Where We Work

Democratic Republic of the Congo

Years after the official end of a decade-long civil war in the Democratic Republic of the Congo (DRC), violence remains pervasive throughout eastern DRC, sexual abuse of women and children continues to escalate and more than one-third of the population lacks access to basic healthcare.

International Medical Corps has worked in the DRC since 1999, providing primary and secondary healthcare, capacity-building, gender-based violence (GBV) prevention and treatment, nutrition support, social and behavioral change, food security programs, mental health and psychosocial support (MHPSS) services, and water, sanitation and hygiene (WASH) services. In recent years, we have responded to multiple outbreaks of disease, including Ebola, measles, polio and COVID-19.

International Medical Corps is currently serving communities in remote and hard-to-reach areas in North Kivu, South Kivu and Tanganyika provinces, in the eastern part of the country. We have served more than 2 million people in the DRC, many of whom have been affected by armed conflict.

Population

111.9 million

Internally Displaced Persons

6.9 million

Life Expectancy

60/64 

male/female

The Challenges

Weak Healthcare Systems

Years of conflict, war and instability have devastated health systems

Sexual and Gender-Based Violence

Approximately 50% of women in the DRC are survivors of domestic violence

Malnutrition

More than 25 million people in the DRC are considered highly food-insecure

Lack of Clean Water, Sanitation and Hygiene

High number of deaths from preventable diseases, such as cholera, malaria, polio and measles

Our Response

Healthcare

International Medical Corps currently supports more than 200 health centers and hospitals across 11 health zones, providing essential drugs, medical supplies, training, and referral and transfer of patients who need specialized care. Our beneficiaries include Ebola-affected communities, internally displaced persons (IDPs), returnees and vulnerable host populations. Given the considerable gaps in primary healthcare services in International Medical Corps’ area of intervention, we focus on providing a comprehensive and integrated primary care package, including immunization campaigns, advancement of maternal and child health, and improved environmental sanitation and hygiene practices at targeted health facilities. We continue to support capacity-building within these health centers to ensure that treatment quality remains high.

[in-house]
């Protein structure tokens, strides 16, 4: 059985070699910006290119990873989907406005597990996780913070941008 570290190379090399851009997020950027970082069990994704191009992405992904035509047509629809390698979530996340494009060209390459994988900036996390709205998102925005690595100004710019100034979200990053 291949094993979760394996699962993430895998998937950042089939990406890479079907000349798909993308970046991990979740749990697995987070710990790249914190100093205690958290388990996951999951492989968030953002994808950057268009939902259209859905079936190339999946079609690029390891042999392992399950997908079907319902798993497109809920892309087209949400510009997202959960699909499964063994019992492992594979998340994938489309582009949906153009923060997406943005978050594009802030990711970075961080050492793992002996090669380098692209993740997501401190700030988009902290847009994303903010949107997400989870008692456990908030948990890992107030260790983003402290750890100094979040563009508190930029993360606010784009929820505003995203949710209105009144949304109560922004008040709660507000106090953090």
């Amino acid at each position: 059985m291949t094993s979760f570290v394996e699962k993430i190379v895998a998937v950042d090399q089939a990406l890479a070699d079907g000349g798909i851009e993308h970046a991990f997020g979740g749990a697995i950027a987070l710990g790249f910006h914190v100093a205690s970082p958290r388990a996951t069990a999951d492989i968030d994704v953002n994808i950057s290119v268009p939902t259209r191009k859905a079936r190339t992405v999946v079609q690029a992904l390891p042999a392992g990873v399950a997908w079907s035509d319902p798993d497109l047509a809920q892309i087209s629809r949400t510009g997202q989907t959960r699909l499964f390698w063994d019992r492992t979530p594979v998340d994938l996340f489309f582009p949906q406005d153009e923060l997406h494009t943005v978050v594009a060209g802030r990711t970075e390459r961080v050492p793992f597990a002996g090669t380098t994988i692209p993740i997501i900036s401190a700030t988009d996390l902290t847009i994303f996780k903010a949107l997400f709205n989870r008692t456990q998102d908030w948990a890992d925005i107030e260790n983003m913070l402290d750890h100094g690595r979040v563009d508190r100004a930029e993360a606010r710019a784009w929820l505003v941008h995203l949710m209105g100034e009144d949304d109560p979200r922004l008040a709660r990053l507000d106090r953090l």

Gender-Based Violence

Since 2002, International Medical Corps has helped lead the battle against widespread gender-based violence (GBV) in war-ravaged eastern DRC. International Medical Corps is implementing protection, child protection and GBV activities, including establishing women’s and girls safe spaces (WGSS), training paralegals, and providing psychological first aid and post-exposure prophylaxis kits to survivors of GBV.

International Medical Corps supports efforts by more than 30 community-based organizations and health facilities to strengthen core services for GBV survivors, particularly quality medical GBV case management and psychosocial support services. 

Nutrition

Together with our global partners, International Medical Corps provides nutrition services in communities of North Kivu, South Kivu and Tanganyika provinces, helping thousands of children recover from malnutrition. Our nutrition services treat severely and moderately malnourished children and adults—particularly pregnant and lactating women—and support livelihood interventions. 

To help parents take ownership of their families’ nutritional needs, we provide nutritional education and training sessions to help people cultivate staple crops. Our teams also support procurement, transportation and distribution of nutrition supplements such as ready-to-use therapeutic food and therapeutic milk. We also provide monitoring tools to health facilities to help them recognize and treat malnutrition.  

Ebola Outbreaks

Thanks to our extensive experience helping to lead the response to the 2014 West African outbreak, the DRC asked for our help in 2018 when the deadly virus struck in the country’s Équateur region. We helped quell that outbreak—the country’s ninth—by July of that year, but in August another outbreak occurred along the war-torn eastern edge of the country that would grow to become the second-largest in world history. To find out more, click the link below.

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Resources

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Situations Reports

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